Computing Community Consortium Blog

The goal of the Computing Community Consortium (CCC) is to catalyze the computing research community to debate longer range, more audacious research challenges; to build consensus around research visions; to evolve the most promising visions toward clearly defined initiatives; and to work with the funding organizations to move challenges and visions toward funding initiatives. The purpose of this blog is to provide a more immediate, online mechanism for dissemination of visioning concepts and community discussion/debate about them.


CS PostDocs: What is the “one-year technique” for CS that fits into a PostDoc training program?

March 20th, 2011 / in pipeline, policy / by Erwin Gianchandani

The following is a special contribution to this blog by CCC Council member Stephanie Forrest.  She reports on her department’s opinions about PostDocs in computer science.  We welcome your thoughts about Stephanie’s summary — as well as the broader PostDoc issue — below or at http://cra.org/postdocs.  (More information about the CRA-facilitated conversation on CS PostDocs is available here.)

Computer Science PostDocs... a CRA facilitated conversationThe University of New Mexico’s Computer Science Department has considerable experience training post-doctoral fellows because of its long tradition in interdisciplinary research.  We discussed the pros and cons of post-doctoral fellows at a recent Faculty meeting.  Several of us have had positive experiences with post-docs — they have enriched our department during their stay — and overall we favor a modest increase in the number of post-doctoral positions in CS.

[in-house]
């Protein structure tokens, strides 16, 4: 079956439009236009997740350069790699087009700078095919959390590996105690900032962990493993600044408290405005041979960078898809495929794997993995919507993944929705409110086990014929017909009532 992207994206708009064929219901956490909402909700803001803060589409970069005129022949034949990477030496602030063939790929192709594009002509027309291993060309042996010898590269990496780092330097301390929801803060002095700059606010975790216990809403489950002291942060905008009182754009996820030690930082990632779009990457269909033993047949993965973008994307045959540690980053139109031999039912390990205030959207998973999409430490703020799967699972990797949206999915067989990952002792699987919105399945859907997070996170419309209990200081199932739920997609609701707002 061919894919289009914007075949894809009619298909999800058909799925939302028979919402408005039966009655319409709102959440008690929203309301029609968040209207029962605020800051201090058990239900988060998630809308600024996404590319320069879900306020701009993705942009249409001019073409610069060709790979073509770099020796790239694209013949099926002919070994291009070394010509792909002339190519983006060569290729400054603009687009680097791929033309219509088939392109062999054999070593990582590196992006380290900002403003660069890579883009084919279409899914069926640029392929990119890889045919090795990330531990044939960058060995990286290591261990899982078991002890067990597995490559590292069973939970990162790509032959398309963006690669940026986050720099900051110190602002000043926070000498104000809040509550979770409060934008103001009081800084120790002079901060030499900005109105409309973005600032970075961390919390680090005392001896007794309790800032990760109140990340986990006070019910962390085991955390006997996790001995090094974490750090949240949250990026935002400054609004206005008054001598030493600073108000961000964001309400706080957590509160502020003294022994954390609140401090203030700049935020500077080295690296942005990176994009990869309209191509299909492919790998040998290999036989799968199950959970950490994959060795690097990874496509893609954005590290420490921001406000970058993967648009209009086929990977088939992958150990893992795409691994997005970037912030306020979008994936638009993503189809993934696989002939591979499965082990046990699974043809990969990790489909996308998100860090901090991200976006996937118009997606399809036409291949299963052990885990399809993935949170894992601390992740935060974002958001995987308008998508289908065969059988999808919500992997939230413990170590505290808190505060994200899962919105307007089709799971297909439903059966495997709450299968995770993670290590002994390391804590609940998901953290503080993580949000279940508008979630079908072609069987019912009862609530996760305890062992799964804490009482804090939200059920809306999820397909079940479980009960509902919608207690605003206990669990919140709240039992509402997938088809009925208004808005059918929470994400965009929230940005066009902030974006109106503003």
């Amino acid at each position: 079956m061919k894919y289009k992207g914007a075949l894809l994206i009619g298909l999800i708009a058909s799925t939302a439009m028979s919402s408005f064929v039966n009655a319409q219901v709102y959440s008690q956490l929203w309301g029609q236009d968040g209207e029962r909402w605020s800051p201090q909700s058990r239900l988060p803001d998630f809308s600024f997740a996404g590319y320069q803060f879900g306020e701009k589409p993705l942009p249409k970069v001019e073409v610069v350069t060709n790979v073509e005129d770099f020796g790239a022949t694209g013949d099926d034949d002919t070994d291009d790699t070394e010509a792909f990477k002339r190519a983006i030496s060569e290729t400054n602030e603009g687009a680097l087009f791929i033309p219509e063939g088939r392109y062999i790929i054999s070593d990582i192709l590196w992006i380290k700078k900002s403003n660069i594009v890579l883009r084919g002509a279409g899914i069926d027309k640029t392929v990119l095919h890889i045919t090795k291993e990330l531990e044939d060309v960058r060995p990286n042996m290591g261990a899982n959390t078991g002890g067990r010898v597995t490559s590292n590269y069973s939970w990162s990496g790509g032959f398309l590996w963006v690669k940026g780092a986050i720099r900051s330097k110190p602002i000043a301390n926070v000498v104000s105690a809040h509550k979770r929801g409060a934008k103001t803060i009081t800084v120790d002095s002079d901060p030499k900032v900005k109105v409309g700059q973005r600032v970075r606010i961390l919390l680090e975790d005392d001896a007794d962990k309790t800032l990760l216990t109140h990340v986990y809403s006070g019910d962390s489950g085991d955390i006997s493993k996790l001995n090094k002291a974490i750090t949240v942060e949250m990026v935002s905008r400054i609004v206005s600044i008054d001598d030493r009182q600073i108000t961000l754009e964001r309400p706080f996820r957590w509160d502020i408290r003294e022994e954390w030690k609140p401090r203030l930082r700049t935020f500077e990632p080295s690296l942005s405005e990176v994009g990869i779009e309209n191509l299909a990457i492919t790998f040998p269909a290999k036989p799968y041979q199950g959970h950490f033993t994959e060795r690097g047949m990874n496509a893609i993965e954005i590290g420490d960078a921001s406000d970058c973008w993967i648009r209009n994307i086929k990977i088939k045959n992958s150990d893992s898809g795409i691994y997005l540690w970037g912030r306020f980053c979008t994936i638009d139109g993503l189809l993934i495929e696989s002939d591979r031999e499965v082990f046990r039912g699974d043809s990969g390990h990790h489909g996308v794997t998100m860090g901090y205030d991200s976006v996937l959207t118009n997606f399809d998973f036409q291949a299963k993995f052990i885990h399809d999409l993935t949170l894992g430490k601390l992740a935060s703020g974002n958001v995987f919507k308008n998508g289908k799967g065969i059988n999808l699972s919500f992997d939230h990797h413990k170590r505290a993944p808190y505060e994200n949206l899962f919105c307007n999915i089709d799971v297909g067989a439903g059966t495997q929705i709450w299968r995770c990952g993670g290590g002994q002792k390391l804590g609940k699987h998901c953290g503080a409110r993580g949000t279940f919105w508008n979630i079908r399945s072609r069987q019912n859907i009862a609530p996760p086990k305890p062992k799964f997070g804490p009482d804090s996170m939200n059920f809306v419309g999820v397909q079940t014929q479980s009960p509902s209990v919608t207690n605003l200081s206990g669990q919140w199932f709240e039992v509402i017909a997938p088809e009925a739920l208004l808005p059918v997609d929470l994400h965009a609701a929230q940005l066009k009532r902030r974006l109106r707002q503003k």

Our interdisciplinary projects are enhanced by post-docs from outside CS.  We have supported several post docs in the department who received their Ph.D. in either Physics or Biology, and these have generally been successful.  We have not had as much success recruiting high-quality post-docs with Ph.D. degrees in CS.  Even if CS post-doctoral programs were expanded, we think a trickle down benefit for lower ranked universities is unlikely.  Most students seeking post-doctoral positions are trying to “move up” and count reputation of the host institution more highly than the quality of the research experience.

In biology and biomedicine, post-docs of 1-2 years allow a student to learn a new technique, something that is learnable in a year or two and transferable to a new setting.  We wonder what the equivalent one-year technique is for CS and whether that model makes sense for us intellectually.   We note the distinction between subfields like theory, where significant progress can be made in a year or two, and subfields like systems, where infrastructure building requirements can be daunting.

Post-doc opportunities, such as the CIFellows Project, help recent graduates stay in a research-focused environment and provide flexibility for couples who are managing two-body relocation issues.

The slippery slope:  We are concerned about the time that post-docs might spend in the grey zone between graduate school and a permanent job.  Although many fields have a tradition of post-doctoral programs, most of these fields seem to have shorter length-of-stay in their Ph.D. programs that CS.  If we move to a post-doc model for CS, the field should simultaneously consider the length of time it takes to complete a Ph.D. in CS.

CS PostDocs:  What is the “one-year technique” for CS that fits into a PostDoc training program?
  • geomblog

    I wonder a little bit about the claim that biology has 1-2 year postdocs, and that fields with traditions of post-doctoral research have shorter length of stay. Biology is the prototypical example here, and postdoctoral research in biology tends to be much longer than 1-2 years, and the degree itself takes longer (closer to 6-7 years, than the typically 5-6 in CS). But overall, I agree with the concern about the slippery slope.